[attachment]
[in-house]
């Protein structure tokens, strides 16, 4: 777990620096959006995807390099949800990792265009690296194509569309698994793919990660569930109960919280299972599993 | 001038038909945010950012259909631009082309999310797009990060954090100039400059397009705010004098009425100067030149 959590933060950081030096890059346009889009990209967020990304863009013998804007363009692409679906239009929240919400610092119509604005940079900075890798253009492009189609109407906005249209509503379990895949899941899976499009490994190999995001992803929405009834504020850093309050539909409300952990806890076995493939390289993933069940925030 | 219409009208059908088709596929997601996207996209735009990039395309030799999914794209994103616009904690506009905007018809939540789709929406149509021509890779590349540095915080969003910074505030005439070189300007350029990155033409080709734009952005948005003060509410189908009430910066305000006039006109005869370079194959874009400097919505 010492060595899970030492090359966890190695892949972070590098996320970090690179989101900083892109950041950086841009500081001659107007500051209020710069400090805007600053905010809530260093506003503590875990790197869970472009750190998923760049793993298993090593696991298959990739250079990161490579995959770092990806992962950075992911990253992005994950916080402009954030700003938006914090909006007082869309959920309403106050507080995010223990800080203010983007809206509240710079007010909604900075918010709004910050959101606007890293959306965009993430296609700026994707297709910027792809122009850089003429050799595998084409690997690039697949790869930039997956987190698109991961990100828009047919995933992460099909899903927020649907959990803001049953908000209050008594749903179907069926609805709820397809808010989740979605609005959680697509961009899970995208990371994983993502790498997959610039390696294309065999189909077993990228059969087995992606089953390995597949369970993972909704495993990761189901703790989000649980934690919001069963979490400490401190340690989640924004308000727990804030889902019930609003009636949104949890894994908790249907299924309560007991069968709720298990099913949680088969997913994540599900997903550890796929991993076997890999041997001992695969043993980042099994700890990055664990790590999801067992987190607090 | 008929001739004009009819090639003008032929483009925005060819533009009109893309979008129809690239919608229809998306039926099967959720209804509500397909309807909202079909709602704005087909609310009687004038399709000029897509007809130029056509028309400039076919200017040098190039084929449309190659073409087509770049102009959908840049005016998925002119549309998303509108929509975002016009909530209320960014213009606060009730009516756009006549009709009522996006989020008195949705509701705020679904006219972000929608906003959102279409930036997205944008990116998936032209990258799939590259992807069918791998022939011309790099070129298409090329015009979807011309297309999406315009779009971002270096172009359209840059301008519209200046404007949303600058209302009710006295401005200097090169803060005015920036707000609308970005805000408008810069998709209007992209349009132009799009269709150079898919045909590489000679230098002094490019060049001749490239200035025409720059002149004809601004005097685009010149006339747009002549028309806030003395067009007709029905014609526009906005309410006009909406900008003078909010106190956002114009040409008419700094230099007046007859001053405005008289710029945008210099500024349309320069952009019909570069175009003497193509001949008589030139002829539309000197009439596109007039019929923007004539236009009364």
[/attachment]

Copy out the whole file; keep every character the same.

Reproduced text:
[in-house]
């Protein structure tokens, strides 16, 4: 777990620096959006995807390099949800990792265009690296194509569309698994793919990660569930109960919280299972599993 | 001038038909945010950012259909631009082309999310797009990060954090100039400059397009705010004098009425100067030149 959590933060950081030096890059346009889009990209967020990304863009013998804007363009692409679906239009929240919400610092119509604005940079900075890798253009492009189609109407906005249209509503379990895949899941899976499009490994190999995001992803929405009834504020850093309050539909409300952990806890076995493939390289993933069940925030 | 219409009208059908088709596929997601996207996209735009990039395309030799999914794209994103616009904690506009905007018809939540789709929406149509021509890779590349540095915080969003910074505030005439070189300007350029990155033409080709734009952005948005003060509410189908009430910066305000006039006109005869370079194959874009400097919505 010492060595899970030492090359966890190695892949972070590098996320970090690179989101900083892109950041950086841009500081001659107007500051209020710069400090805007600053905010809530260093506003503590875990790197869970472009750190998923760049793993298993090593696991298959990739250079990161490579995959770092990806992962950075992911990253992005994950916080402009954030700003938006914090909006007082869309959920309403106050507080995010223990800080203010983007809206509240710079007010909604900075918010709004910050959101606007890293959306965009993430296609700026994707297709910027792809122009850089003429050799595998084409690997690039697949790869930039997956987190698109991961990100828009047919995933992460099909899903927020649907959990803001049953908000209050008594749903179907069926609805709820397809808010989740979605609005959680697509961009899970995208990371994983993502790498997959610039390696294309065999189909077993990228059969087995992606089953390995597949369970993972909704495993990761189901703790989000649980934690919001069963979490400490401190340690989640924004308000727990804030889902019930609003009636949104949890894994908790249907299924309560007991069968709720298990099913949680088969997913994540599900997903550890796929991993076997890999041997001992695969043993980042099994700890990055664990790590999801067992987190607090 | 008929001739004009009819090639003008032929483009925005060819533009009109893309979008129809690239919608229809998306039926099967959720209804509500397909309807909202079909709602704005087909609310009687004038399709000029897509007809130029056509028309400039076919200017040098190039084929449309190659073409087509770049102009959908840049005016998925002119549309998303509108929509975002016009909530209320960014213009606060009730009516756009006549009709009522996006989020008195949705509701705020679904006219972000929608906003959102279409930036997205944008990116998936032209990258799939590259992807069918791998022939011309790099070129298409090329015009979807011309297309999406315009779009971002270096172009359209840059301008519209200046404007949303600058209302009710006295401005200097090169803060005015920036707000609308970005805000408008810069998709209007992209349009132009799009269709150079898919045909590489000679230098002094490019060049001749490239200035025409720059002149004809601004005097685009010149006339747009002549028309806030003395067009007709029905014609526009906005309410006009909406900008003078909010106190956002114009040409008419700094230099007046007859001053405005008289710029945008210099500024349309320069952009019909570069175009003497193509001949008589030139002829539309000197009439596109007039019929923007004539236009009364």